Gene Woods 34:49
My instrument is guitar and I’ve written music for the last 30 years and am recording an album as we speak of songs that I’ve written. No, I never got a chance to play with Stevie. In the band that I currently have I have pretty notable figures including a trombone player who ran James Brown’s band for a decade before he passed. I’ve got some really good players with me. We’ve talked a lot about the mental health of our community and our teammates and employees this past year for good reasons. Leaders need to find what gives them balance too. That’s been part of what I’ve shared with my colleagues. Music is what gets me away from things and allows me to get some joy and peace if you will. I share that whether you’re an artist or whatever you do, that leaders should embrace that artistic or creative side of themselves to bring balance. It makes you a better leader overall. That’s how, whenever I get a moment here or there, I spend my time.

Renee DeSilva 35:58
That’s fantastic and impressive with all that you’ve got going on and the life that you lead that you carve out the space to write an album. I look forward to learning more about that. I’ve got to find what my talent is. I don’t know if bad karaoke would count in that.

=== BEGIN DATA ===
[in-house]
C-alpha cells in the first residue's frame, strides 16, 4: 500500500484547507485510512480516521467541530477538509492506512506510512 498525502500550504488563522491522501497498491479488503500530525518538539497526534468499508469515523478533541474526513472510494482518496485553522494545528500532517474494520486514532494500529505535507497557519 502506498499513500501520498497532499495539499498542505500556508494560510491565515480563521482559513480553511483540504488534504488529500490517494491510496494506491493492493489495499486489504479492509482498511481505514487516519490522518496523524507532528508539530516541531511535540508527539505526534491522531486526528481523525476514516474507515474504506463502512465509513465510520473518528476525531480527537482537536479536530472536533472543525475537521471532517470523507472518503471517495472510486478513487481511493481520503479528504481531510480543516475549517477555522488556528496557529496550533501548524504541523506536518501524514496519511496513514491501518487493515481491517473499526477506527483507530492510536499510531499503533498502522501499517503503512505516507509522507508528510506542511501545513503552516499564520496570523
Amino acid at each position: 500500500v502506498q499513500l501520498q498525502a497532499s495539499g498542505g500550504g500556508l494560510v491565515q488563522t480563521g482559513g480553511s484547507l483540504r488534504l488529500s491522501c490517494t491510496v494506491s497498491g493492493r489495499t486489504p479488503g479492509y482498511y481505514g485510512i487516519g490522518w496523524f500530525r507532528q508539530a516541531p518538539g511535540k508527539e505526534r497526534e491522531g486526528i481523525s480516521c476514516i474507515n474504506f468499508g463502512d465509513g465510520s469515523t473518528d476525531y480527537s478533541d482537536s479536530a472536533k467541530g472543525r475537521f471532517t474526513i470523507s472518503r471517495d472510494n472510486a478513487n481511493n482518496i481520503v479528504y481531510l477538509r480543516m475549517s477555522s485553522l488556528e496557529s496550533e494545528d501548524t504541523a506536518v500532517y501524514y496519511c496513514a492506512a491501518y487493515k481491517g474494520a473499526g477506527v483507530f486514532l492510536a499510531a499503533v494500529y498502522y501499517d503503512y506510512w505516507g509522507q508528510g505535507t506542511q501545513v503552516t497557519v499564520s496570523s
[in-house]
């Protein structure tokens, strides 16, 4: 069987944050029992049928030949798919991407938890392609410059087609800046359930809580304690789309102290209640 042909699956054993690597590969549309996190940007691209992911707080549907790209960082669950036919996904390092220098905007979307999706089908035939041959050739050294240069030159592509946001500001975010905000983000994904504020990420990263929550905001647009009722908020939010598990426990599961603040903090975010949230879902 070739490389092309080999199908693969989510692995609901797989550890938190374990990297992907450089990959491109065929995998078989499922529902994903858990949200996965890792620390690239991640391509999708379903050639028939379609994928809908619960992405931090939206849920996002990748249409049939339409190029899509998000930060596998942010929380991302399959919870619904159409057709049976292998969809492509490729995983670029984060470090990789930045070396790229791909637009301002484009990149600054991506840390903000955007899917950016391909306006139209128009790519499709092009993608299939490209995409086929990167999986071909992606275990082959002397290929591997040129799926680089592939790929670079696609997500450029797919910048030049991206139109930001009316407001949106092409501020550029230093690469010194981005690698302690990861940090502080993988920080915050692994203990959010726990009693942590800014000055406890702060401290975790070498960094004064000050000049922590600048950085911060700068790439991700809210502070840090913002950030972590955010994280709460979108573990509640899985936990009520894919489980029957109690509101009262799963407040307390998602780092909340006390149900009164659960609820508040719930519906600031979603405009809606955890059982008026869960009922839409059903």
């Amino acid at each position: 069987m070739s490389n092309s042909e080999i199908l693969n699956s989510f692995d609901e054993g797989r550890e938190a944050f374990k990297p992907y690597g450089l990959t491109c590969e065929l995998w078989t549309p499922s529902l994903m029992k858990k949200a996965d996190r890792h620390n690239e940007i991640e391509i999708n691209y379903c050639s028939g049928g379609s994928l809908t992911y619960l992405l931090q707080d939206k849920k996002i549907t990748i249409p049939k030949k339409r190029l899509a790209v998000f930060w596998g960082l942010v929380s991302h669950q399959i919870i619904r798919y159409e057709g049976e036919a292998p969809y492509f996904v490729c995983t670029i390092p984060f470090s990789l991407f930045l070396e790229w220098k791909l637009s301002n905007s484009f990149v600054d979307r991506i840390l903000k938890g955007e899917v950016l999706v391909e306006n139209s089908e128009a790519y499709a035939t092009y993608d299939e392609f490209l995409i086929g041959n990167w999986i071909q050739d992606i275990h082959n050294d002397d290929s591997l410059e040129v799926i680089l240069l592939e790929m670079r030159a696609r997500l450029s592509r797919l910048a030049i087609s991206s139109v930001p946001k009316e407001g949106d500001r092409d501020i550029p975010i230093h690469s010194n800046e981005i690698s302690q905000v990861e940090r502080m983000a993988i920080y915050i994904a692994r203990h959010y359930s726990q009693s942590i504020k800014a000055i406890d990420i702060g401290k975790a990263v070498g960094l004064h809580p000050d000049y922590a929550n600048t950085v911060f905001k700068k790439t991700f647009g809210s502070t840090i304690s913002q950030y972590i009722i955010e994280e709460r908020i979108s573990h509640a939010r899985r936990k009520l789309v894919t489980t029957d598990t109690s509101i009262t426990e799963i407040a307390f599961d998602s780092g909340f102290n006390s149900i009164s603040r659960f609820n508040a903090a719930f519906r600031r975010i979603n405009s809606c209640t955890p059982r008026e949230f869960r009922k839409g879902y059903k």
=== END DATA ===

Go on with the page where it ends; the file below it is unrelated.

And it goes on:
Gene Woods 36:14
There’s no judgment on what that is. It’s whatever brings sheer happiness.

Renee DeSilva 36:19
All right, you don’t have to be good at it. You just have to practice it.

Gene Woods 36:22

Renee DeSilva 36:24
Fair enough. Well, thank you, Gene. Such a pleasure to catch up with you today. I really appreciate you joining us.

Gene Woods 36:28
Thanks for that. I’ve appreciated it as well.

Renee DeSilva 36:31
Thanks again for joining me at The Table. The Table is a podcast produced by the Health Management Academy. Make sure you catch future episodes by visiting our website or by subscribing on the podcast platform of your choice. If you have suggestions for topics or guests, I’d love to hear from you. Please drop me a note at I look forward to talking with you soon.